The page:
Thursday, March 21, 2013

Eurocrash: "all the mistakes that were there to make"

Cyprus 021-kil.jpg

That is the view of Russian Prime Minister Dmitry Medvedev. He has accused the EU of behaving "like a bull in a china shop", making all the mistakes that were there to make, "including the undermining of confidence in the financial institutions as a whole, not only the Cypriot".

Nevertheless, the world is full of people wise after the event, and one would never take Russian politicians at face value. They are hardly paragons of virtue. However, even the venerable Handelsblattis counting the mistakes. The cardinal error, it says, was the intended compulsory levy on deposits of less than €100,000. 

This error is attributed partly to German Finance Minister Wolfgang Schäuble, who called for Cypriots to make personal contributions to the bailout, totalling €5.8 billion, but left it open as to how the money should be collected. It was then Cypriot President Nikos Anastasiades who proposed charging depositors with less than €100,000. 

By this means, we are told, he protected higher level depositors, but was thus seen as penalising small savers. 

There may, though, have been more to this than meets the eye. Doubtless, a large number of offshore "investors" place their cash via resident nominees, disguising their true origin. And there has been some suggestion that they use multiple accounts, keeping each deposit below the €100,000 level in order to take advantage of the deposit guarantee scheme. 

Whatever the real reasoning, the blame-game is in full spate, along with the usual crop of statements of the obvious. Says Berenberg chief economist, Holger Schmieding: "The real Achilles heel of monetary union is that it is not yet sufficiently well-established for there to be confidence in the future of the euro". You can see why this man is a chief economist.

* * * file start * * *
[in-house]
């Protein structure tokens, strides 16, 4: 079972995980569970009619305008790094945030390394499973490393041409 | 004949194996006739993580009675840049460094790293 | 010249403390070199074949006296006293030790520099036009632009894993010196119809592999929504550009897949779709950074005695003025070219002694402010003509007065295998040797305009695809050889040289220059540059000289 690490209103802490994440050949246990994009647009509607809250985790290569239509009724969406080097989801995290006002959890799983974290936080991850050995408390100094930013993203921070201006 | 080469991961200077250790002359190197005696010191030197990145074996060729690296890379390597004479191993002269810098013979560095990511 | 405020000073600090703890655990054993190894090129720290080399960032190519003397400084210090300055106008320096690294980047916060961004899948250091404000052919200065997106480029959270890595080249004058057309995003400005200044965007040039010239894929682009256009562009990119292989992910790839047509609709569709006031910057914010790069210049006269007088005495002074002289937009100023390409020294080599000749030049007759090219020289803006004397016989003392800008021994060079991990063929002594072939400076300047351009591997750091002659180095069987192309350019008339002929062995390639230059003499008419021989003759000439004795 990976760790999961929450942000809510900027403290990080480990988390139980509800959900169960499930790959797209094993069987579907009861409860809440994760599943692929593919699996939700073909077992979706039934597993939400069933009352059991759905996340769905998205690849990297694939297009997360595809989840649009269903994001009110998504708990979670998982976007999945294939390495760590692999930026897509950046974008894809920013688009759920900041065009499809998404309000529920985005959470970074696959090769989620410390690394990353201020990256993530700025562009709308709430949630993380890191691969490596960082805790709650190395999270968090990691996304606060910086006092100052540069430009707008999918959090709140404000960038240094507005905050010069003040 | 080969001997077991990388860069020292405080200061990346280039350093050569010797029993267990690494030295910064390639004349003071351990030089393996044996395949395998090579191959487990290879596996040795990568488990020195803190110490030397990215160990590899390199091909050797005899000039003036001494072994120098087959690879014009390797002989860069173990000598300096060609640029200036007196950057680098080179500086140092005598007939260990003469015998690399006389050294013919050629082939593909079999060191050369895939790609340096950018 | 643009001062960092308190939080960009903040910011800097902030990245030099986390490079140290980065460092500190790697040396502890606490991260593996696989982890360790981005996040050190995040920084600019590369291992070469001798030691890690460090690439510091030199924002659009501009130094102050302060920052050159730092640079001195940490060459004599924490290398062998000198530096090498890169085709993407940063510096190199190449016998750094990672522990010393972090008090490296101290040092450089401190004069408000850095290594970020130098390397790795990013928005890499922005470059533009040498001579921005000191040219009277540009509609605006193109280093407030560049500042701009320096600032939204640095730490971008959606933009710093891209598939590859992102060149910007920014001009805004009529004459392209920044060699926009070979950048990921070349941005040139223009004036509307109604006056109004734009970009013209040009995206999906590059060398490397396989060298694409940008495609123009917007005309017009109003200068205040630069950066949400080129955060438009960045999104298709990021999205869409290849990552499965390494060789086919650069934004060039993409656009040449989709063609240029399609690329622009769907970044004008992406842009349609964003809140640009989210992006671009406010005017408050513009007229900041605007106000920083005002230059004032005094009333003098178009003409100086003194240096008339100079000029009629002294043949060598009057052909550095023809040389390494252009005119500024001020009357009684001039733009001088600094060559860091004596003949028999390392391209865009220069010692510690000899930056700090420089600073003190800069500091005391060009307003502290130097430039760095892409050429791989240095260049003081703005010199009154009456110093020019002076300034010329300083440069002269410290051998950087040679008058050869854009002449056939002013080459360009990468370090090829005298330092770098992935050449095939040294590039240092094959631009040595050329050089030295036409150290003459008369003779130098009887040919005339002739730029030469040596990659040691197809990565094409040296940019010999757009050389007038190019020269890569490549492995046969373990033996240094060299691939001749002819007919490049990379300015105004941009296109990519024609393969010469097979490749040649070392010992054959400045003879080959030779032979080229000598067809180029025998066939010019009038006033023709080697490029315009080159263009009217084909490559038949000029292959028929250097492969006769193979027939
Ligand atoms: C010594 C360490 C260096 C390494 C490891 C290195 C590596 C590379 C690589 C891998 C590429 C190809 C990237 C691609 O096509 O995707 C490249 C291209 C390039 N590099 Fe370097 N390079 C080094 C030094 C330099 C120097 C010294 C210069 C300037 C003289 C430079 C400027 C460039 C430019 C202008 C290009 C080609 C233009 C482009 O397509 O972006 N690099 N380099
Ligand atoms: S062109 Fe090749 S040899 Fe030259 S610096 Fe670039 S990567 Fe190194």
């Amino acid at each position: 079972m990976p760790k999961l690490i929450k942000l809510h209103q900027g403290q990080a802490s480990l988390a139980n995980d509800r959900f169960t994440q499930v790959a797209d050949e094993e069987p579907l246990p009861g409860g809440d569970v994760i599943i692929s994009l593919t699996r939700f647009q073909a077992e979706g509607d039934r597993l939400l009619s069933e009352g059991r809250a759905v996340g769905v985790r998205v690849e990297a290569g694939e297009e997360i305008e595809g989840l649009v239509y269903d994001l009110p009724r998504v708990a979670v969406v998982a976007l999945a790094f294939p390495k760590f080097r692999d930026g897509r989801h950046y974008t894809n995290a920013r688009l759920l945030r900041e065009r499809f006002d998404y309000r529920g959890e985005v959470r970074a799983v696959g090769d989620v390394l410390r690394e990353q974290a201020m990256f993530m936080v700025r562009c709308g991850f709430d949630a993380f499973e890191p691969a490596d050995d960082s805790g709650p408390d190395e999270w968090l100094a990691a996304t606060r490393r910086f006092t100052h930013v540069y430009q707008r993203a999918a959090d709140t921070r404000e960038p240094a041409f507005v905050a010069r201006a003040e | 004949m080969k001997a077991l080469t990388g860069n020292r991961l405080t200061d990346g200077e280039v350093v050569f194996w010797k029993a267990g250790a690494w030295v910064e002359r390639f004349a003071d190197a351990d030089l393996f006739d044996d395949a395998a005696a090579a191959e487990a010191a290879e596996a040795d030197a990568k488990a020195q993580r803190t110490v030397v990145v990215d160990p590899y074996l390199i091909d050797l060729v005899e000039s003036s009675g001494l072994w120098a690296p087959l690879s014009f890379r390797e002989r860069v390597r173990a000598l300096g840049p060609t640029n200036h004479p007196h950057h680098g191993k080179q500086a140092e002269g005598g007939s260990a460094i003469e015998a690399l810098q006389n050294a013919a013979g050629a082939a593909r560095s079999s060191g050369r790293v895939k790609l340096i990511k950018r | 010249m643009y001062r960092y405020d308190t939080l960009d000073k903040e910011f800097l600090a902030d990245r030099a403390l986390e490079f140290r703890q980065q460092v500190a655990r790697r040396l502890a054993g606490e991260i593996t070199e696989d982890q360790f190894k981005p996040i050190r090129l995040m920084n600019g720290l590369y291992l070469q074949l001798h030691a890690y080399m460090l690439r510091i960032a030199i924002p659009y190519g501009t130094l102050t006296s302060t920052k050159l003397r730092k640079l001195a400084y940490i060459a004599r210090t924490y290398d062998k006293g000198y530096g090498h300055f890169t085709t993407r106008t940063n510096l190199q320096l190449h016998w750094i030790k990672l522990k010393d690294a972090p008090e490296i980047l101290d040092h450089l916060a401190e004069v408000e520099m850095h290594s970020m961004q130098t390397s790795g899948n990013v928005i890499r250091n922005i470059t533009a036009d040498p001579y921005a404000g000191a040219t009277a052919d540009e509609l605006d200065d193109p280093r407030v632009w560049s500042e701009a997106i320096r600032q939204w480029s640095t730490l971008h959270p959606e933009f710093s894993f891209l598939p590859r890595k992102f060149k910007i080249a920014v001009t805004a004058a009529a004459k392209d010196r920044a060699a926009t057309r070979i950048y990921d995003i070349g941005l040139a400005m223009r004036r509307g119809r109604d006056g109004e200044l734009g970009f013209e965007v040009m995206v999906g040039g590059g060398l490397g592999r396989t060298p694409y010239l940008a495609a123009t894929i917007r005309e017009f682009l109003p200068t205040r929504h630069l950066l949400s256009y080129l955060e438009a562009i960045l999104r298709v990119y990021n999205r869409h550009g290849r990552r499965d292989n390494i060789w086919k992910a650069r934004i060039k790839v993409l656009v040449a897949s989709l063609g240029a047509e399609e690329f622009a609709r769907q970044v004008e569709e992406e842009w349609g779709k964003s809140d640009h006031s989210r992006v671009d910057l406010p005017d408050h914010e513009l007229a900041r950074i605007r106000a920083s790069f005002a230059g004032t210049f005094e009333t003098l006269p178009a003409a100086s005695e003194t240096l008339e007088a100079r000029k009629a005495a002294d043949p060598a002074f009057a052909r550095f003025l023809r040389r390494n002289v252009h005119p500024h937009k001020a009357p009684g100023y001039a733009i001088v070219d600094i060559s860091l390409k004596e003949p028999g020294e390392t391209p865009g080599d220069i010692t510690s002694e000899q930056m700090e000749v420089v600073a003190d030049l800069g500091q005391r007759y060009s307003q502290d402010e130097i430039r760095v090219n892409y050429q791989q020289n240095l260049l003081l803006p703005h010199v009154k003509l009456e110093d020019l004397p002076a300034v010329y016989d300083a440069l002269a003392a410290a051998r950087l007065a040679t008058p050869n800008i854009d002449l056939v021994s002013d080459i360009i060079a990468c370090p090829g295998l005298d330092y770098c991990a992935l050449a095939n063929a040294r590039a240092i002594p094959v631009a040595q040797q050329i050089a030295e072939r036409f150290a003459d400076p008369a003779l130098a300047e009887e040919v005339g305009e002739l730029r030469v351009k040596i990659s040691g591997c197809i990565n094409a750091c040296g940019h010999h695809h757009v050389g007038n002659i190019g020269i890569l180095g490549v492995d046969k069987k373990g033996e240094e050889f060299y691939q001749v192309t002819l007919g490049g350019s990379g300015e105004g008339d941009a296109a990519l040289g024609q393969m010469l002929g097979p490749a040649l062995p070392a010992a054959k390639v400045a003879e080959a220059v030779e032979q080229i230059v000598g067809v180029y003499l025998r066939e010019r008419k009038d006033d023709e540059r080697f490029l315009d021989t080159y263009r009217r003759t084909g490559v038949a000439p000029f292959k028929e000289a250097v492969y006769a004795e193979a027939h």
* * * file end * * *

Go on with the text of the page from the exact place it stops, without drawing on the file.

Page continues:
Fluff of the week, though, comes from Heidi Moore of the loss-making Guardian. "What happens if Cyprus doesn't stay in Cyprus", she asks (no correct to "in"). Rhetorically, she then tells us that this would have implications for the EU, and, to the extent that it reveals how the EU works. It also has implications for the US, she says.

One is not sure quite how Cyprus could leave Cyprus but, in the world of the Guardian, I suppose anything is possible. There again, she might just be referring to Cyprus leaving the euro, in which case, I wish I could get paid for writing that "this would have implications for the EU". You have to be a real expert to work that one out.

Nevertheless, Moore too thinks it all a "fiasco", and when the europhile luvvies in this newspaper allow that sort of thing to be said, we are at last getting somewhere.

Closer to the ground, Kurt Kister comments for, telling us that, despite the apocalyptic scenarios, a Cypriot bankruptcy is quite unlikely. There will be a kind of bridging solution, he says.

Hardly anyone in Brussels, Berlin, Paris and Nicosia itself has a real interest in making Cyprus leave the euro or even the EU. So you will probably find a compromise, with perhaps even loans from Russia or elsewhere, says Kister.

For all the pyrotechnics, that is probably the truth of it. A ten billion euro loan, and change, does not threaten "Europe". The situation will be resolved. But things will never be quite the same again.